“All 11 years of the 21st century so far (2001-2011) rank among the 13 warmest in the 132-year period of record. Only one year during the 20th century, 1998, was warmer than 2011,” it said.
Lovelock has neatly played into the hands of the denialist industry and the fossil fuelers. The old guy has now given them a powerful weapon to discredit climate science as "alarmist" and with the many billions of dollars at stake in the campaign to curb carbon emissions, they'll wring every once of doubt they can extract from his statement - or at least a few words of it.
Yet there have always been problems with those who take global warming in isolation, a favourite tactic of the denialist community. The warming is just part of man-made climate change and a host of interconnected challenges. Many of these are tangible, indisputable, some are even visible to the naked eye from space. Here's my list:
Desertification; deforestation; cyclical and protracted floods and drought; severe storm events of increasing frequency and intensity (the insurance industry will vouch for that); the depletion of natural resources and, in particular, the freshwater crisis (multinationals like Nestle and Vivendi will vouch for that one); species extinction and migration; disease and pest migration; overpopulation and population migration; sea level rise and coastal inundation and the basket of global security challenges including terrorism, arms races, nuclear proliferation, and even widespread food insecurity.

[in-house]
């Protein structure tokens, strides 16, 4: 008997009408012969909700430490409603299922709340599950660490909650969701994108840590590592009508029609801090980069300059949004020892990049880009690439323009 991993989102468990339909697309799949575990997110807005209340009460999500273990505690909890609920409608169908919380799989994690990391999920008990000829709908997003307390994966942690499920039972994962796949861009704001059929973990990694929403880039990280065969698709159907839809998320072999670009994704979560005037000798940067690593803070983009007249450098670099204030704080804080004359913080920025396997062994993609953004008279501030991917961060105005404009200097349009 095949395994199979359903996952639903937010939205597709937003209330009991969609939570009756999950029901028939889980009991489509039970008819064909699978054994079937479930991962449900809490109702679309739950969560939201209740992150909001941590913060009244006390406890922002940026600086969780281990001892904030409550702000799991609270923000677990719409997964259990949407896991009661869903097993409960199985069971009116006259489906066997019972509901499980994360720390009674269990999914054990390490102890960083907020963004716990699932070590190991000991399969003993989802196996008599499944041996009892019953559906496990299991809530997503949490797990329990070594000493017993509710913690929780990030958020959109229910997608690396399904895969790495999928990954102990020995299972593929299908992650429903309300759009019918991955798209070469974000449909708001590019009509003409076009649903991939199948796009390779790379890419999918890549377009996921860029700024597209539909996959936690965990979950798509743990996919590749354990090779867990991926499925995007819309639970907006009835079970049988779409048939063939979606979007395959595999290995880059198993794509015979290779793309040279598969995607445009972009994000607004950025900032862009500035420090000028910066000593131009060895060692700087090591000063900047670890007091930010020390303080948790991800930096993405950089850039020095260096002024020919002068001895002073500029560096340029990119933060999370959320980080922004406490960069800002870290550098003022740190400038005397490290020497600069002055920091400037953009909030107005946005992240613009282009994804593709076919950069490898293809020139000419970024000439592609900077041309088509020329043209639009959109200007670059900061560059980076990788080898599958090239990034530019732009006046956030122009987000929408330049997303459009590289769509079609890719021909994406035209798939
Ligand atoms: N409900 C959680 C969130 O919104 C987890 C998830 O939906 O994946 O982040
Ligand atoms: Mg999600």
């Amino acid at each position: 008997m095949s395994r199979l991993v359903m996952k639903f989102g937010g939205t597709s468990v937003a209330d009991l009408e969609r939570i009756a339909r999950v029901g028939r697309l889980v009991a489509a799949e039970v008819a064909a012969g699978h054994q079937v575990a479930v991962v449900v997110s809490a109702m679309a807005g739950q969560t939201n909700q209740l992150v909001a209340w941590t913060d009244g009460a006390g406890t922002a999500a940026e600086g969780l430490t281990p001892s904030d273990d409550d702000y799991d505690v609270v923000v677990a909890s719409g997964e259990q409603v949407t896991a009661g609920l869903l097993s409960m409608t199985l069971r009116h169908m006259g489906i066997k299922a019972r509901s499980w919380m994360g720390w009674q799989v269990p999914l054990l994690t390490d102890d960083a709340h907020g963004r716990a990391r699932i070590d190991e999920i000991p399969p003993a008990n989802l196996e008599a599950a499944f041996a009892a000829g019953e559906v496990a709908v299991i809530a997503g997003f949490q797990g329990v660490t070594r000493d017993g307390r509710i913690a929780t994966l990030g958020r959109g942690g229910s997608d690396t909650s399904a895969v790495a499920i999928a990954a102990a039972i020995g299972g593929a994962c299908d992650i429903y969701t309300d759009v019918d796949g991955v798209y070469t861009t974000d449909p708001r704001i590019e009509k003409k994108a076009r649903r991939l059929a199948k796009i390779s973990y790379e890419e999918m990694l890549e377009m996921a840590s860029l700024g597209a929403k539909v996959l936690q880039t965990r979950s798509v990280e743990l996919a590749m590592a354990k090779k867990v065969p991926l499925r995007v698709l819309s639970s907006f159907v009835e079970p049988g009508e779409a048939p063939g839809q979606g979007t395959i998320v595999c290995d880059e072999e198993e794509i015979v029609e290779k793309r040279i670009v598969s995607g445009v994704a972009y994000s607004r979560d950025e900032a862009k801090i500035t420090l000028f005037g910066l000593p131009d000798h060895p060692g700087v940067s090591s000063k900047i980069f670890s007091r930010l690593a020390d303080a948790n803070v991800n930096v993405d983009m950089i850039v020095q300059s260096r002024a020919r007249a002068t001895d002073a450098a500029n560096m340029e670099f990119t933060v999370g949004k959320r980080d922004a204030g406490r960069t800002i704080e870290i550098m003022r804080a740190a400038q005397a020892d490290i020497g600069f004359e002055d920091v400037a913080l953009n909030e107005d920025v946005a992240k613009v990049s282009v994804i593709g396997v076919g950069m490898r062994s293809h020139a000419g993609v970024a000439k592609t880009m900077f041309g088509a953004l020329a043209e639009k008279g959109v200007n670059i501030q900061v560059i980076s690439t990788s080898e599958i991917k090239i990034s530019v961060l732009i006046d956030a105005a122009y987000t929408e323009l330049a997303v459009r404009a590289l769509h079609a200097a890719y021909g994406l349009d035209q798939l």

But, James Lovelock, is unquestionably right on one point. Global warming won't annihilate mankind. We have long reserved that privilege to ourselves.
The denialists haven't missed a beat pouncing on Lovelock's "alarmist" statement and transforming it into proof that all climate science is bogus. Some, like energy expert Andrew McKillop, denounce Lovelock as a total charlatan. Yet, toward the end of his screed, even McKillop acknowledges that climate change is already here.
The next stage is on us already. The breakdown of climate into random weather events, reversing the old one-liner that "Climate is what you expect; weather is what you get". No longer being able to expect anything predictable from climate only leaves weather to bet on. And we know how that is getting mightily unpredictable, and dangerous on all continents.
Put another way, we can have a pure and absolute zero change of so-called "average global temperatures", but the world's climate can become totally disturbed, with no easy way to remediate or mitigate the change from predictable, to random. Ever-growing evidence says we are in that random state now: what you thought was your regional climate no longer exists.
One immediate and direct result of this will be crop yields and harvest totals: these cannot be expected to hold firm, as farmers battle to decide when or if to plant and when to harvest, in a vastly more complex set of changing variables - which formerly ran together and were called "climate". Rainfall and cloud cover, already changing but given the pat one-liner "Global warming", will most surely and certainly get ever less predictable, with more negative consequences than the opposite.